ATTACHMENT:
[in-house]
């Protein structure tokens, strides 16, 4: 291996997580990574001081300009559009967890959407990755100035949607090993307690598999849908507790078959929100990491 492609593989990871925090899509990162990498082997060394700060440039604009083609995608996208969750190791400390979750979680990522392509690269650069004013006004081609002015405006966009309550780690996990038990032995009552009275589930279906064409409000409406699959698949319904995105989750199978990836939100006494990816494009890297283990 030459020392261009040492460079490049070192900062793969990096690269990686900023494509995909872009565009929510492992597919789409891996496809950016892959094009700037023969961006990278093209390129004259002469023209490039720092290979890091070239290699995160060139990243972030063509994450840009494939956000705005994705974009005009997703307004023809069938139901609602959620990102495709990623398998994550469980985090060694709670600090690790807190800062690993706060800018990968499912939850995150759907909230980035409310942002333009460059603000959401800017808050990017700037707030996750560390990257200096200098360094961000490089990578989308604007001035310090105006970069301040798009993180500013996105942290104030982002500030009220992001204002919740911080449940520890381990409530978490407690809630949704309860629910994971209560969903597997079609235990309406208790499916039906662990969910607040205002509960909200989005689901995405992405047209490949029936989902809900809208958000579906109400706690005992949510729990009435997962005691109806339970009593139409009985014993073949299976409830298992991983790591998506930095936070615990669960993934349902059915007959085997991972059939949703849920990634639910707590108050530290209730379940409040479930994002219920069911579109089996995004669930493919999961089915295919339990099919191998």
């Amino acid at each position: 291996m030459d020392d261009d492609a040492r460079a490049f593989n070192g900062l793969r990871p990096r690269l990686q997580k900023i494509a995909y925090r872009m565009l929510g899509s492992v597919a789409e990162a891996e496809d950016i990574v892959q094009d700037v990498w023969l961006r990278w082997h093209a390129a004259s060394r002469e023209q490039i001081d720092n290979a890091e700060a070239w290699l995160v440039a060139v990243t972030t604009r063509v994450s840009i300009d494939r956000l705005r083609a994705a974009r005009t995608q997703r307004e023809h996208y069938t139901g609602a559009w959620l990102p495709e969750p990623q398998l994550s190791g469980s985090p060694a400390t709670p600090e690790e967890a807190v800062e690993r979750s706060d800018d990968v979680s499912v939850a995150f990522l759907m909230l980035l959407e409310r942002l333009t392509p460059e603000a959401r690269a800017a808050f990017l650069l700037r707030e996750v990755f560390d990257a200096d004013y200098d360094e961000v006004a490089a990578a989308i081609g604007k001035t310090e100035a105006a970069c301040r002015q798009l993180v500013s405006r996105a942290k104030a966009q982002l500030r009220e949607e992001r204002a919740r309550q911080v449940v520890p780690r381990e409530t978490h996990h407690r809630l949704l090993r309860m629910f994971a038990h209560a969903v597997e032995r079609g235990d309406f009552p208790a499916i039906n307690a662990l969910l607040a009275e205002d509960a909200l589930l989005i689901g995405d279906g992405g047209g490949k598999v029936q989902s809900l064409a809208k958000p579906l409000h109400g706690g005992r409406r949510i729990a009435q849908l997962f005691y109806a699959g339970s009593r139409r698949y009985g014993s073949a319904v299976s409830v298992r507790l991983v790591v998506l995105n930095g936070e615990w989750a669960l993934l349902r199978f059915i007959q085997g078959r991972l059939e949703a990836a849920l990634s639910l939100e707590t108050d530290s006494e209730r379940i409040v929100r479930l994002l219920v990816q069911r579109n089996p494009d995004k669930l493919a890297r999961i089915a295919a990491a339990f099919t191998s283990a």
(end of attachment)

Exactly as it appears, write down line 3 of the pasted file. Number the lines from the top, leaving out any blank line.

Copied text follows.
């Amino acid at each position: 291996m030459d020392d261009d492609a040492r460079a490049f593989n070192g900062l793969r990871p990096r690269l990686q997580k900023i494509a995909y925090r872009m565009l929510g899509s492992v597919a789409e990162a891996e496809d950016i990574v892959q094009d700037v990498w023969l961006r990278w082997h093209a390129a004259s060394r002469e023209q490039i001081d720092n290979a890091e700060a070239w290699l995160v440039a060139v990243t972030t604009r063509v994450s840009i300009d494939r956000l705005r083609a994705a974009r005009t995608q997703r307004e023809h996208y069938t139901g609602a559009w959620l990102p495709e969750p990623q398998l994550s190791g469980s985090p060694a400390t709670p600090e690790e967890a807190v800062e690993r979750s706060d800018d990968v979680s499912v939850a995150f990522l759907m909230l980035l959407e409310r942002l333009t392509p460059e603000a959401r690269a800017a808050f990017l650069l700037r707030e996750v990755f560390d990257a200096d004013y200098d360094e961000v006004a490089a990578a989308i081609g604007k001035t310090e100035a105006a970069c301040r002015q798009l993180v500013s405006r996105a942290k104030a966009q982002l500030r009220e949607e992001r204002a919740r309550q911080v449940v520890p780690r381990e409530t978490h996990h407690r809630l949704l090993r309860m629910f994971a038990h209560a969903v597997e032995r079609g235990d309406f009552p208790a499916i039906n307690a662990l969910l607040a009275e205002d509960a909200l589930l989005i689901g995405d279906g992405g047209g490949k598999v029936q989902s809900l064409a809208k958000p579906l409000h109400g706690g005992r409406r949510i729990a009435q849908l997962f005691y109806a699959g339970s009593r139409r698949y009985g014993s073949a319904v299976s409830v298992r507790l991983v790591v998506l995105n930095g936070e615990w989750a669960l993934l349902r199978f059915i007959q085997g078959r991972l059939e949703a990836a849920l990634s639910l939100e707590t108050d530290s006494e209730r379940i409040v929100r479930l994002l219920v990816q069911r579109n089996p494009d995004k669930l493919a890297r999961i089915a295919a990491a339990f099919t191998s283990a």